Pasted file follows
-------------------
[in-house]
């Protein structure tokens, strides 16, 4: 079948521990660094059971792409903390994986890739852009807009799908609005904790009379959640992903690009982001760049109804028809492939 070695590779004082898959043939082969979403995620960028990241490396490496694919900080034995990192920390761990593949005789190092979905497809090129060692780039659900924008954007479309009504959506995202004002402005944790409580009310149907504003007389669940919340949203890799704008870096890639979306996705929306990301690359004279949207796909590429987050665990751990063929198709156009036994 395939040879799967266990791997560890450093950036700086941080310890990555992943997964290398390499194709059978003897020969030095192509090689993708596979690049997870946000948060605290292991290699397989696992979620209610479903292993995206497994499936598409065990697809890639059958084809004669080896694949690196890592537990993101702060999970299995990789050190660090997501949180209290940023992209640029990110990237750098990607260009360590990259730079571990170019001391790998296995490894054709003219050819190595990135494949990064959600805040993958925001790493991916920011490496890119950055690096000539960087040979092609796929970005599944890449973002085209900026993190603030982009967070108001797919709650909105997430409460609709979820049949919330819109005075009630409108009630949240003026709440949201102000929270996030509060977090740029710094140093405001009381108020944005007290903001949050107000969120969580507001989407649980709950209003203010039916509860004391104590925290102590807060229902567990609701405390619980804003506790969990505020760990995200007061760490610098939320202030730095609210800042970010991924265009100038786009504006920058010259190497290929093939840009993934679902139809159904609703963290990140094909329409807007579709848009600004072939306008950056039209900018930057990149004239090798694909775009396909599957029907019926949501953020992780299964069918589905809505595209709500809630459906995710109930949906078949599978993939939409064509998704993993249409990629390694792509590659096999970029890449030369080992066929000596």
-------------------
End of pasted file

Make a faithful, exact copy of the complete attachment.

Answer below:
[in-house]
């Protein structure tokens, strides 16, 4: 079948521990660094059971792409903390994986890739852009807009799908609005904790009379959640992903690009982001760049109804028809492939 070695590779004082898959043939082969979403995620960028990241490396490496694919900080034995990192920390761990593949005789190092979905497809090129060692780039659900924008954007479309009504959506995202004002402005944790409580009310149907504003007389669940919340949203890799704008870096890639979306996705929306990301690359004279949207796909590429987050665990751990063929198709156009036994 395939040879799967266990791997560890450093950036700086941080310890990555992943997964290398390499194709059978003897020969030095192509090689993708596979690049997870946000948060605290292991290699397989696992979620209610479903292993995206497994499936598409065990697809890639059958084809004669080896694949690196890592537990993101702060999970299995990789050190660090997501949180209290940023992209640029990110990237750098990607260009360590990259730079571990170019001391790998296995490894054709003219050819190595990135494949990064959600805040993958925001790493991916920011490496890119950055690096000539960087040979092609796929970005599944890449973002085209900026993190603030982009967070108001797919709650909105997430409460609709979820049949919330819109005075009630409108009630949240003026709440949201102000929270996030509060977090740029710094140093405001009381108020944005007290903001949050107000969120969580507001989407649980709950209003203010039916509860004391104590925290102590807060229902567990609701405390619980804003506790969990505020760990995200007061760490610098939320202030730095609210800042970010991924265009100038786009504006920058010259190497290929093939840009993934679902139809159904609703963290990140094909329409807007579709848009600004072939306008950056039209900018930057990149004239090798694909775009396909599957029907019926949501953020992780299964069918589905809505595209709500809630459906995710109930949906078949599978993939939409064509998704993993249409990629390694792509590659096999970029890449030369080992066929000596």